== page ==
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Nutrition for Older Adults: Nutrition Needs with Aging

Nutrition Needs with Aging

The USDA MyPlate Plan is the best way to plan a healthful diet. Older adults’ nutritional needs are about the same as younger adults. However some changes do occur.

 

Calories

Calorie needs decrease with age due declines in:

  • Muscle mass which lowers the body’s metabolism.
  • Physical activity.

Careful meal planning can help meet nutritional needs in fewer calories.

 

Carbohydrate

Carbohydrate is the main source of energy. Most carbohydrate should come from the grains, fruit and vegetable groups. Sugar rich foods should be kept low.

 

Protein

Protein needs do not decrease with age. Protein helps:

  • Maintain and repair the body.
  • Prevent muscle loss.
  • Sustain the immune system.

Protein comes from the protein foods group and diary group. Smaller amounts of protein come from the grain group.

 

Fat

High fat diets are a risk for:

  • Heart disease.
  • Cancer.
  • Overweight.

Being overweight is a risk for:

  • High blood pressure.
  • Diabetes.

Fats come from oils and solid fats and higher fat choices in the protein foods, dairy and grains groups.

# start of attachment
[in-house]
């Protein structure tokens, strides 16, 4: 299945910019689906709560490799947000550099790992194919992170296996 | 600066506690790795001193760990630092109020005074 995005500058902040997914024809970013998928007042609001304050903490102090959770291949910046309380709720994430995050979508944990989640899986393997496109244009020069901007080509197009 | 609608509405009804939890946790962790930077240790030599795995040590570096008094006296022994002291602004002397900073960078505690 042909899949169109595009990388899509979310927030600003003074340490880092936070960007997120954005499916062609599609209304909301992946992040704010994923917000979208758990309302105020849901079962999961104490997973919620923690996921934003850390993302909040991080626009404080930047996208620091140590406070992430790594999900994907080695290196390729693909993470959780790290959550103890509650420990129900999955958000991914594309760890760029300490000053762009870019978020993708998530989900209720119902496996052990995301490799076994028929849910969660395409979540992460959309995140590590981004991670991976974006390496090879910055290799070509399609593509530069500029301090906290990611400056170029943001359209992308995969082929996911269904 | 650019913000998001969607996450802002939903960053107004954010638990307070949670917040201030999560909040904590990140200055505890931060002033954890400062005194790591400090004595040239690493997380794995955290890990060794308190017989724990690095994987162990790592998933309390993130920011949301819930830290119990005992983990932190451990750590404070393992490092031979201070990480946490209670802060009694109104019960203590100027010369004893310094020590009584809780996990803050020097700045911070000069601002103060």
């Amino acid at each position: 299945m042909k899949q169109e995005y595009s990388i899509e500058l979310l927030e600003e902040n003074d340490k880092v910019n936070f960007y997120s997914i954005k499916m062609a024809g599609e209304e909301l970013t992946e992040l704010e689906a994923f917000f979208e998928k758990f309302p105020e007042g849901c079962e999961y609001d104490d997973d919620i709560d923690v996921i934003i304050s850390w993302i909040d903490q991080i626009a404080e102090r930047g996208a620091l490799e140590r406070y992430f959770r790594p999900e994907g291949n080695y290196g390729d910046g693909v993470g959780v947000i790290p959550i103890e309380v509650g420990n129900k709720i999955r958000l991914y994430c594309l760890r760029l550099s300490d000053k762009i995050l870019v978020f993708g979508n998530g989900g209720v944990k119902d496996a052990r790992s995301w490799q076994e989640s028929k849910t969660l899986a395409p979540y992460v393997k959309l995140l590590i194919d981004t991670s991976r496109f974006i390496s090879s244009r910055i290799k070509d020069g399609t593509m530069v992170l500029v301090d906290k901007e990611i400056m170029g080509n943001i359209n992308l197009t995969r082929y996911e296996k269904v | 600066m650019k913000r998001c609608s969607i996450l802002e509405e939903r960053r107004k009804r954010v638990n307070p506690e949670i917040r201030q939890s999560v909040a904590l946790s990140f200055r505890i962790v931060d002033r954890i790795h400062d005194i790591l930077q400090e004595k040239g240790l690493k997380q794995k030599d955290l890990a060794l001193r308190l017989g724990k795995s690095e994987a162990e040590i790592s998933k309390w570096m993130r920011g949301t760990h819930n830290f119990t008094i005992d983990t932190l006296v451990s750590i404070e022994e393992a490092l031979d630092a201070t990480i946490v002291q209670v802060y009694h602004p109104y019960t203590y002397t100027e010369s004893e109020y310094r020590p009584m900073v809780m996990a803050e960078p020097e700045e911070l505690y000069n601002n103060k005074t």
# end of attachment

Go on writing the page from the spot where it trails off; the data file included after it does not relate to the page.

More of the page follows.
Fiber

Fiber is helpful for many conditions including:

  • Constipation.
  • Diverticulitis.
  • Colon cancer.
  • Heart disease.
  • Diabetes.

Fiber comes from whole grains in the grain group and fruit and vegetable groups.

 

Vitamins and Minerals

Vitamin and mineral needs for older adults are about the same as for younger adults. However, some changes do occur with age.

  • Need for vitamin A and iron, for women, decreases with age.
  • Need for vitamin D and calcium increases with age.
  • Many older adults cannot absorb vitamin B12 from food. Vitamin B12 may be better absorbed from supplements than food.

Eating a variety of foods based on the USDA MyPlate Plan can provide the vitamins and minerals needed.

 

Water

Recommended fluid intake is 13 cups of fluid a day for males and 9 cups a day for females. Although water can come in many forms, older adults are at higher risk of dehydration.

 

Sources

Whitney, E.N. & Rolfes, S.R. (2015). Understanding Nutrition, 14th ed., Wadsworth, Cengage Learning, Belmont, CA.

 

Bernstein, M., & Munoz, N. (2016). Nutrition for the Older Adult, 2nd ed., Jones and Bartlett Publishers, Sudbury, MA.

 

Brown, J.E. (2014) Nutrition through the Life Cycle, 5th ed., Cengage Learning, Stamford, CT.

 

United States Department of Agriculture. ChooseMyPlate.gov. Accessed at www.choosemyplate.gov

 

Janice Hermann, 

Extension Nutrition Specialist

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